which seemed to threaten a deluge to that part of Port Royal which the earthquake seemed to favor, accompanied with ill stenches and offensive smells. . . . The sky, which was before clear and blue, was in a minute's time become dull and reddish, looking (as I have heard it compared often) like a red-hot oven: all these dreadful circumstances occurring at once, accompanied all the while with prodigious loud noises from the mountains, occasioned by their falling, etc.; and also a hollow noise underground, and people running from one place to another distracted with fear, looking like so many ghosts, and more resembling the dead than the living, made the whole so terrible, that people thought the desolation of the whole frame of the world was at hand. Indeed, 'tis enough to raise melancholy thoughts in a man now, to see the chimneys and tops of some houses, and the masts of ships and sloops, which partak'd of the same fate, appear above water; and when one first comes ashore, to see so many heaps of ruins, many whereof by their largeness shew that once there had stood a brave house; to see so many houses shatter'd, some half fallen down, the rest desolate and without inhabitants; to see where houses have been swallowed up, some appearing half above ground, and of others the chimneys only; but above all to stand on the sea-shore, and to look over that part of the neck of land which for above a quarter of a mile was quite swallowed up; there where once brave streets of stately houses stoodappearing now nothing but water, except here and there a chimney."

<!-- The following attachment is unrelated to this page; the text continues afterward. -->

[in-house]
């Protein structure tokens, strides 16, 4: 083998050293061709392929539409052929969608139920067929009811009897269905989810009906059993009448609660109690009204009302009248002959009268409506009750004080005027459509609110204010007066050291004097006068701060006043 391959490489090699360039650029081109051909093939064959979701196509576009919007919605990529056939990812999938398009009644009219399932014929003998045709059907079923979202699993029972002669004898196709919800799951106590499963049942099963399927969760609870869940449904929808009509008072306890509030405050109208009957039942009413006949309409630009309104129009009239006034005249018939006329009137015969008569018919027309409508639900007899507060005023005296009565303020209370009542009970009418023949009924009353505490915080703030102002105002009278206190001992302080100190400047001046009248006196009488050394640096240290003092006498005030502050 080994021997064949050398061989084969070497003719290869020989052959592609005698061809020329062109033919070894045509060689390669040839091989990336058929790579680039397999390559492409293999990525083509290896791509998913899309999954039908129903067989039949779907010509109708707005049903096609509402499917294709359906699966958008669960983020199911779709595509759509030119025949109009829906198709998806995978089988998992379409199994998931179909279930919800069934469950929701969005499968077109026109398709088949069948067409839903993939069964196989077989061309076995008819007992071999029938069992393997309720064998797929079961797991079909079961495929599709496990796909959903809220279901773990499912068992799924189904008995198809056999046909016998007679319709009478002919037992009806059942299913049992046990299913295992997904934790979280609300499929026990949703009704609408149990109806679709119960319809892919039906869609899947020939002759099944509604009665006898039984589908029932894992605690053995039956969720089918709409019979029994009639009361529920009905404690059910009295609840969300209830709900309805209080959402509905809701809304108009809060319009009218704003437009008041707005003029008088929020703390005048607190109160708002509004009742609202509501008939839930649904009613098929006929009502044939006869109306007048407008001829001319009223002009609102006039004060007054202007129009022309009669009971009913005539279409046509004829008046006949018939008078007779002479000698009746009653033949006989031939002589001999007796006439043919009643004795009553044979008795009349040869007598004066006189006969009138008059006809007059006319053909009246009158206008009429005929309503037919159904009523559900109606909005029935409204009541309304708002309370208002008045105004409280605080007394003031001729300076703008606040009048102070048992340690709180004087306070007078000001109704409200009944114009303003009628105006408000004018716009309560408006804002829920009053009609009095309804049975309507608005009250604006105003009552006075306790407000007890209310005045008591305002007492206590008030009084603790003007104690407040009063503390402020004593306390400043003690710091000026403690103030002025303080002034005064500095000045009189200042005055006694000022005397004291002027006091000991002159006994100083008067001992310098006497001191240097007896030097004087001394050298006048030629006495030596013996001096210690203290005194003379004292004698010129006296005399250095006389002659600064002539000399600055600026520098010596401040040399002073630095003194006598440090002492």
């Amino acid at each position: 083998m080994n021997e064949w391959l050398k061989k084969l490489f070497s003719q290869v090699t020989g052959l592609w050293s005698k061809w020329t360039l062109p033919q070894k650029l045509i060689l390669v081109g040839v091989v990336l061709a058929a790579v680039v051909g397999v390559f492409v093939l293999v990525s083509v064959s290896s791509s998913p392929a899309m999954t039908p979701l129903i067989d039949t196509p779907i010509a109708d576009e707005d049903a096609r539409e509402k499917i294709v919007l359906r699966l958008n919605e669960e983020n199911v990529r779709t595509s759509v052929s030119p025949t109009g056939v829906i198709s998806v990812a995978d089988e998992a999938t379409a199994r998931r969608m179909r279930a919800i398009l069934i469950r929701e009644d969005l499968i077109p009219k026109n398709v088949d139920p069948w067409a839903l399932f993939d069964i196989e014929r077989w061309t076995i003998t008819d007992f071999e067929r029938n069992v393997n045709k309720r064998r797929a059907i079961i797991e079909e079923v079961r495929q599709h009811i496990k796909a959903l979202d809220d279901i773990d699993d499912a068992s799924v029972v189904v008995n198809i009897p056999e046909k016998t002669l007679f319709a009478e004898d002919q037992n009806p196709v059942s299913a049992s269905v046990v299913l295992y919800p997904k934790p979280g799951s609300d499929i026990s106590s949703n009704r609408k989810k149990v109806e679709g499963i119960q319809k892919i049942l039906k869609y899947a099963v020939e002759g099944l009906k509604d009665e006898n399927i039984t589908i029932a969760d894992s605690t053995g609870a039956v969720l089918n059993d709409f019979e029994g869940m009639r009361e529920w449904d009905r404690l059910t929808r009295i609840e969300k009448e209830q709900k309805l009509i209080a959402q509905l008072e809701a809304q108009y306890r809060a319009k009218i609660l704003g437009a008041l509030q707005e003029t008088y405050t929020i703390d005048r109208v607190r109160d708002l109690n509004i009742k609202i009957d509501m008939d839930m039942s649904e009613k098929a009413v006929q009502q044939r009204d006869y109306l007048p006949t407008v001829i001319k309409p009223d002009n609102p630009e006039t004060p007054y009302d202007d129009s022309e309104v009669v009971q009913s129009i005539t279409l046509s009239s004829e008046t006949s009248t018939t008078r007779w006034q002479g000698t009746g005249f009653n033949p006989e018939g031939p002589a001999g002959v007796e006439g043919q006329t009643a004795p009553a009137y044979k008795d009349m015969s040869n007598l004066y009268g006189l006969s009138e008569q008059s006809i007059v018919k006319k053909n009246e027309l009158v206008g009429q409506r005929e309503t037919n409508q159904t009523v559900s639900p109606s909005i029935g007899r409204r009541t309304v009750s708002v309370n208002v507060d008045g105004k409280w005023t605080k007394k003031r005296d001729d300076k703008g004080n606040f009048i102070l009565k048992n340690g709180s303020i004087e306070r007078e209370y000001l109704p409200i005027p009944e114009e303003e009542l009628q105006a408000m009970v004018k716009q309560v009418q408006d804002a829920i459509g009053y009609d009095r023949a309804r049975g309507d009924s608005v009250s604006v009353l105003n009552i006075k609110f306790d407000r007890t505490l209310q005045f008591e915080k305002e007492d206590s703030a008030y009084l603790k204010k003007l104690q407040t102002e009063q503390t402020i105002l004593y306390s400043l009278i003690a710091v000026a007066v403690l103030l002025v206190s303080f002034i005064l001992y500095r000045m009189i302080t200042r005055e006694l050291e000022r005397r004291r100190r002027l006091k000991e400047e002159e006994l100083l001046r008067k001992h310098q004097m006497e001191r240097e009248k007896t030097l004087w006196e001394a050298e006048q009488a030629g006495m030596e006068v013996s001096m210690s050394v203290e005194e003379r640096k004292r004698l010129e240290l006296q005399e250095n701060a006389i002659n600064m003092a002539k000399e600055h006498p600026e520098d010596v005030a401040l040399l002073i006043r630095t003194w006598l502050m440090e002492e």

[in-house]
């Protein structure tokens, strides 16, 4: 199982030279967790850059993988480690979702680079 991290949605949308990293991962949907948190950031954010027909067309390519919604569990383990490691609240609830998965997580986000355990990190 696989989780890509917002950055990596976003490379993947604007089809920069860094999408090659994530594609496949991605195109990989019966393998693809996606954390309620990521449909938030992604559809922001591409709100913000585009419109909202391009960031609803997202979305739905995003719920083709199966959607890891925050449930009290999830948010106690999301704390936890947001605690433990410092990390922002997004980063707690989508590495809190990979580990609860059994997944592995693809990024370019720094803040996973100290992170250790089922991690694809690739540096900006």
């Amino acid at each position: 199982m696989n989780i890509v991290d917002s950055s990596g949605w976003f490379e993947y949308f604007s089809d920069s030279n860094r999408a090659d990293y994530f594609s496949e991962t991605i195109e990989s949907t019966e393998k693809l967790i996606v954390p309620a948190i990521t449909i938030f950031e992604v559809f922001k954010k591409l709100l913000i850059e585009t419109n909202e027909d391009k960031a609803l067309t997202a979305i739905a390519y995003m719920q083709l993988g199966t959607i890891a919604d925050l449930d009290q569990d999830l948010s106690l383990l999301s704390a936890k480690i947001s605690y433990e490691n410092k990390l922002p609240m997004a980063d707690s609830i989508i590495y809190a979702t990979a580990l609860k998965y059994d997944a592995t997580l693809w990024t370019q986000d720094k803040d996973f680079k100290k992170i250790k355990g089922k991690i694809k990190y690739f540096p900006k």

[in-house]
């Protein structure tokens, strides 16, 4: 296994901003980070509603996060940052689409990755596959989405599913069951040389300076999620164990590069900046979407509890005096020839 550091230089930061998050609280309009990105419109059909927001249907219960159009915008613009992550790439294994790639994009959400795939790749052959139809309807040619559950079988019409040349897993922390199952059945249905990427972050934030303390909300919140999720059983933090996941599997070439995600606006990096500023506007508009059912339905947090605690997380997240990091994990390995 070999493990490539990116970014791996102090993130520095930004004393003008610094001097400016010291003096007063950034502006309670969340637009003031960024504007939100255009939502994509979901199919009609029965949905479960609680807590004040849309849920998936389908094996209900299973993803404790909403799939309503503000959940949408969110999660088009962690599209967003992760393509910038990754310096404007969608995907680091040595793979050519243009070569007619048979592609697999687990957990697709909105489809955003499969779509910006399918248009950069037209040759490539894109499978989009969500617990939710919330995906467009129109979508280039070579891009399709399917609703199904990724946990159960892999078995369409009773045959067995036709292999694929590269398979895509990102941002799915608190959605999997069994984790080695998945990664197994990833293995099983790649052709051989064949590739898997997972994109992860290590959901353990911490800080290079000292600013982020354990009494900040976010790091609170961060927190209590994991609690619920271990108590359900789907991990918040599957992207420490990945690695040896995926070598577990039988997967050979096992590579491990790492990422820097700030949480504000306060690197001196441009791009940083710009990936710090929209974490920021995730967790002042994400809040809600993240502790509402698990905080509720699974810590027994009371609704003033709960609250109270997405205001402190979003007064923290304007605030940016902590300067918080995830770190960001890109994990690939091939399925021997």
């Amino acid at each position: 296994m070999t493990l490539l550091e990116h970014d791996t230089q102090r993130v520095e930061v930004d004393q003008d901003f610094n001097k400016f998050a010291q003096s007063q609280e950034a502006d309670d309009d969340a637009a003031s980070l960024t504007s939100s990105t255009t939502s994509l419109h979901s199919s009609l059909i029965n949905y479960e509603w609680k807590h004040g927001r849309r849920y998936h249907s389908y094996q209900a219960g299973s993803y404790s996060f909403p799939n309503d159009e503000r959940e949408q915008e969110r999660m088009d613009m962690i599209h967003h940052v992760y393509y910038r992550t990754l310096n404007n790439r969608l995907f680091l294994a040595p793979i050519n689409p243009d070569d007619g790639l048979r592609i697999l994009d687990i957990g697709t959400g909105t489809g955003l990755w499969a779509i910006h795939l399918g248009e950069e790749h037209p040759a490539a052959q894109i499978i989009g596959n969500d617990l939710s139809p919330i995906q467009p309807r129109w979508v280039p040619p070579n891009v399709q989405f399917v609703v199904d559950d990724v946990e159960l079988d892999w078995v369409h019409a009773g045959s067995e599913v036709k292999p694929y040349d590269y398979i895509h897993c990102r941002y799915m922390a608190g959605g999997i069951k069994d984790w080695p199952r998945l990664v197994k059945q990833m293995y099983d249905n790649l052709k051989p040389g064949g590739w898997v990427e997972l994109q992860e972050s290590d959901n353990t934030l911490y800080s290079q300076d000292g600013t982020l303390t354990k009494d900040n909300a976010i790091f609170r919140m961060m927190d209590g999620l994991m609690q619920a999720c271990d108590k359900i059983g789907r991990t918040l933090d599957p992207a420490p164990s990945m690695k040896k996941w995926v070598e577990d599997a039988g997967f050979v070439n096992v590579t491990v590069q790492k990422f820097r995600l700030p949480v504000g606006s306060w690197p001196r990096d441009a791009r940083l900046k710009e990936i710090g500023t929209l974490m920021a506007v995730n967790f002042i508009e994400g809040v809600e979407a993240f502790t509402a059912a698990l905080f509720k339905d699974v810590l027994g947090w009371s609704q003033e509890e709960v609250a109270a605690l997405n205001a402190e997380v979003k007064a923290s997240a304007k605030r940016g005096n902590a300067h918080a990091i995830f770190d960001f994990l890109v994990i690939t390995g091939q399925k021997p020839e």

2. "What you desire concerning our earthquake in Jamaica, I will answer as near as I can to what I saw and heard; Port Royal being the place where I lived. I shall begin with what I met with there. On Tuesday, the 7th of June, 1693, betwixt eleven and twelve at noon, I being at a tavern, we felt the house shake, and saw the bricks begin to rise in the floor, and at the same instant heard one in the street cry, 'An earthquake! ' Immediately we run out of the house, where we saw all people with lifted-up hands begging God's assistance. We continued running up the street, whilst on either side of us, we saw the houses, some swallowed up, others thrown on heaps; the sand in the street rose like waves of the sea, lifting up all persons that stood upon it, and immediately dropping down into pits; and at the same instant a flood of water breaking in and rowling those poor souls over and over; some catching hold of beams and rafters of houses, others were found in the sand that appeared when the water was drained away, with their legs and arms out; we beholding this dismal sight. The small piece of ground whereon sixteen or eighteen of us stood (praised be God) did not sink. As soon as the violent shake was over, every man was desirous to know if any part of his family were left alive. I endeavoured to go towards my house